This Hotel in Jamaica Is Auctioning Off the Chance to Name an Endangered Mother Sea Turtle

Proceeds will go to the Oracabessa Bay Turtle Project.

A resort in Jamaica is auctioning off a chance to name a mother sea turtle as her babies hatch on the beach.

Back in May, the Jamaica Inn, set against a backdrop of turquoise water and buttery sand in the Ocho Rios part of the island, tagged a mother Hawksbill sea turtle who came upon the resort’s beach to nest, the hotel shared with Travel + Leisure.

Now, the resort is auctioning off a chance to name her to raise money for the Oracabessa Bay Turtle Project, which the hotel said helps protect endangered sea turtles.

“At Jamaica Inn, our native endangered Hawksbill sea turtles have been an integral part of our resort ecosystem for many years and our guests have come to know us for the annual nestings and hatchings that happen right on our shores,” the Jamaica Inn’s general manager, Kyle Mais, told T+L. “While our guests cannot physically be on-property for the experience, we recognize how important it is to still offer them a way to interact with the native sea turtles and contribute to our ongoing protection efforts, which is how our turtle naming auction came about.”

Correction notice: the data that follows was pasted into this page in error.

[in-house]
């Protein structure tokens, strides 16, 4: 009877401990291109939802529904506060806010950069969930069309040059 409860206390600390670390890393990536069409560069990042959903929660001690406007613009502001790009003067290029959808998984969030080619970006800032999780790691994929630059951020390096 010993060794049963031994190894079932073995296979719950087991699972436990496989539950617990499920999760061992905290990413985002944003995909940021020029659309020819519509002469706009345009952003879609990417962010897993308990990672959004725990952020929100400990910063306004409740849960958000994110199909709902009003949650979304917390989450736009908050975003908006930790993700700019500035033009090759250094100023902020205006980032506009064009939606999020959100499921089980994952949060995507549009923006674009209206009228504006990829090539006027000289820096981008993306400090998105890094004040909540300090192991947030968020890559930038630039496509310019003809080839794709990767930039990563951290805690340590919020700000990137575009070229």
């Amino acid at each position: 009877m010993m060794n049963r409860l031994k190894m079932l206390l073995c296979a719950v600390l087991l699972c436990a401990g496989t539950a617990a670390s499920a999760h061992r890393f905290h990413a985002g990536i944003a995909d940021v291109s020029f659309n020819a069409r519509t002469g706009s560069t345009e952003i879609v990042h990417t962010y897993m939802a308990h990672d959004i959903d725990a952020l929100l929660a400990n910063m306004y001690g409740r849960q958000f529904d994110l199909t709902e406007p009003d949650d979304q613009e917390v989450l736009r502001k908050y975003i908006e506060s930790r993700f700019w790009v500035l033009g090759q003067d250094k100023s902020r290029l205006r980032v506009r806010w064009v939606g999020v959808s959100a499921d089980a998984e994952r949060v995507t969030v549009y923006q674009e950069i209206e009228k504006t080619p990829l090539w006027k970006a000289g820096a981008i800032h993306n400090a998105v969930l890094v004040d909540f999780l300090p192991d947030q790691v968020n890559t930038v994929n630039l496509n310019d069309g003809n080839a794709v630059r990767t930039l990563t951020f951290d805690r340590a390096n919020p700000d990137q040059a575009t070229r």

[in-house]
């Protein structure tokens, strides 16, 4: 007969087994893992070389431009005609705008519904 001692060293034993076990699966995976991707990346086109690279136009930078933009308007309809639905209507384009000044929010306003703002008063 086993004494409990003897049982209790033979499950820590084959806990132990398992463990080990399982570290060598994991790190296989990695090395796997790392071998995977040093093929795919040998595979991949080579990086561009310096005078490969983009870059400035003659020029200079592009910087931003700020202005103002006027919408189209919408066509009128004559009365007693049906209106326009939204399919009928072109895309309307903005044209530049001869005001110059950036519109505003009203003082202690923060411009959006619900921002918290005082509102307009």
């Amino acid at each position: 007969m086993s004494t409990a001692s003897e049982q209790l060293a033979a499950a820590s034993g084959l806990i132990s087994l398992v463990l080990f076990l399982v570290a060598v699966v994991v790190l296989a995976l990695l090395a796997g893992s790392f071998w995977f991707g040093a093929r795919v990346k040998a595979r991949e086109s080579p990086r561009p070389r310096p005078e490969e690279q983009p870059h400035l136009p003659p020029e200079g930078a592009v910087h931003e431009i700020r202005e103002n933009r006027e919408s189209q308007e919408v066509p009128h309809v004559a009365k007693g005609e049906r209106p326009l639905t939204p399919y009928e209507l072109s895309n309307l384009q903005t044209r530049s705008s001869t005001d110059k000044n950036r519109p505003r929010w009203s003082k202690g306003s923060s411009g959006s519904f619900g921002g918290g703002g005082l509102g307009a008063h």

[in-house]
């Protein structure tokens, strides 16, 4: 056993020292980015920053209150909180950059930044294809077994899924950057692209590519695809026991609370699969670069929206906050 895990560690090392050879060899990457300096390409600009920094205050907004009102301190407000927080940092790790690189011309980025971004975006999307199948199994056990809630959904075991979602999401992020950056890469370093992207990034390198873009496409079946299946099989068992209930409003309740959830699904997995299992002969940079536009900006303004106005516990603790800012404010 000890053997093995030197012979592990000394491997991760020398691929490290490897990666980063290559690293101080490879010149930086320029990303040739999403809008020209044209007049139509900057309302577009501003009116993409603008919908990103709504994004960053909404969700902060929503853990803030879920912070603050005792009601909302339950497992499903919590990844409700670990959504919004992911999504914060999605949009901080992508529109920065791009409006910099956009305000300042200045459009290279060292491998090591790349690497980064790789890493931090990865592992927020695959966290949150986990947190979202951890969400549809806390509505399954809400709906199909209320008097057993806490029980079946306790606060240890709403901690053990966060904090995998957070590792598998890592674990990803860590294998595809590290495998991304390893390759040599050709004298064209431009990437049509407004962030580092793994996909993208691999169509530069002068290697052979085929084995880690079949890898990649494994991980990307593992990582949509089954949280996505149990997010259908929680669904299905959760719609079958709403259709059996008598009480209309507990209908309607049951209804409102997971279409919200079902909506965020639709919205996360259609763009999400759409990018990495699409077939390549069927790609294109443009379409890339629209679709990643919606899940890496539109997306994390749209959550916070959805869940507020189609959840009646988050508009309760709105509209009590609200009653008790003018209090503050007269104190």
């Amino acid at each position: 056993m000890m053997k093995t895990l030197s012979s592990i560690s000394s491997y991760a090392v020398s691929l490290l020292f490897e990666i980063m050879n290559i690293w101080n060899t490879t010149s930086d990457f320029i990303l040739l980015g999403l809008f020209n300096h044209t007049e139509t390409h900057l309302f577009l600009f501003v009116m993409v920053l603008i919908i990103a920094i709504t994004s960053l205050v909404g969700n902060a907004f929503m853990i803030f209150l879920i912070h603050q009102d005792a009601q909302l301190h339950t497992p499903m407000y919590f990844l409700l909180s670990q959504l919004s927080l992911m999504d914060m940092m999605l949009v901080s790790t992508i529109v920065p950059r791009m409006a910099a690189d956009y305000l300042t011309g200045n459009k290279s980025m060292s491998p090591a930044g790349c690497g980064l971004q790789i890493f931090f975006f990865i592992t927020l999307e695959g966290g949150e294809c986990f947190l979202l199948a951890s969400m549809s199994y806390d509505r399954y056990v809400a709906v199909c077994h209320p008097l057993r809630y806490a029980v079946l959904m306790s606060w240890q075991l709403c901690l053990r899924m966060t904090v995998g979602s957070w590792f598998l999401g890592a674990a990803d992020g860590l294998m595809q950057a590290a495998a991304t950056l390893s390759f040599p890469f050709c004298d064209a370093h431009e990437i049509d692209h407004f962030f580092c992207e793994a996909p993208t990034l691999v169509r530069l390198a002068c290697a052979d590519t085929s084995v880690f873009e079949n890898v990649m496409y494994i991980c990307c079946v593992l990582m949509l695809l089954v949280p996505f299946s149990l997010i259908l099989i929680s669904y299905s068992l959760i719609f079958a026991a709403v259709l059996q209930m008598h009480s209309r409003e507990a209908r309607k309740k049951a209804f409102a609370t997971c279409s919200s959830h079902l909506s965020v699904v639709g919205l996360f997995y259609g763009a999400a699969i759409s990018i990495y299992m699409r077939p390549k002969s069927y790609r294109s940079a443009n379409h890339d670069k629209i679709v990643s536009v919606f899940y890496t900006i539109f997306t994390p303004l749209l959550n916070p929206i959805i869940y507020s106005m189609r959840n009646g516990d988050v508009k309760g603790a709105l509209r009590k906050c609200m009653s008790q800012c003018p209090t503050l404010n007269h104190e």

sea turtle
Courtesy of Jamaica Inn

Hawksbill sea turtles are named for their pointed beaks and patterned shells, which unfortunately also makes them highly-valuable and in danger of being sold as "tortoiseshell" in markets, according to the World Wildlife Fund. They are considered critically endangered.

Bids for the auction start at $100 and can be completed online until Aug. 31, according to the hotel. The highest bidder will get the chance to name the mother turtle and will receive photos of her adorable hatchlings as well as updates on when she returns to the beach.

Turtles in Jamaica
Courtesy of Jamaica Inn

“It has been such an enriching experience for many guests over the years to witness this incredible act of nature happen before their eyes, while also seeing the work that our team puts in to monitor and protect these precious sea turtles,” Mais added. “We want to give the lucky bidder the opportunity to form a bond with our tagged mother turtle so that when they return to our resort in the months and years to come, they can catch a glimpse of her as she comes back to build future nests.”

Jamaica is one of the countries welcoming U.S. tourists this summer, having reopened its borders to international travel on June 15. Arriving passengers are now required to undergo a temperature check and complete a travel authorization form online, while visitors from Arizona, Florida, New York, and Texas have to upload a negative COVID-19 test taken no more than 10 days before arrival, according to the Jamaica Tourist Board.

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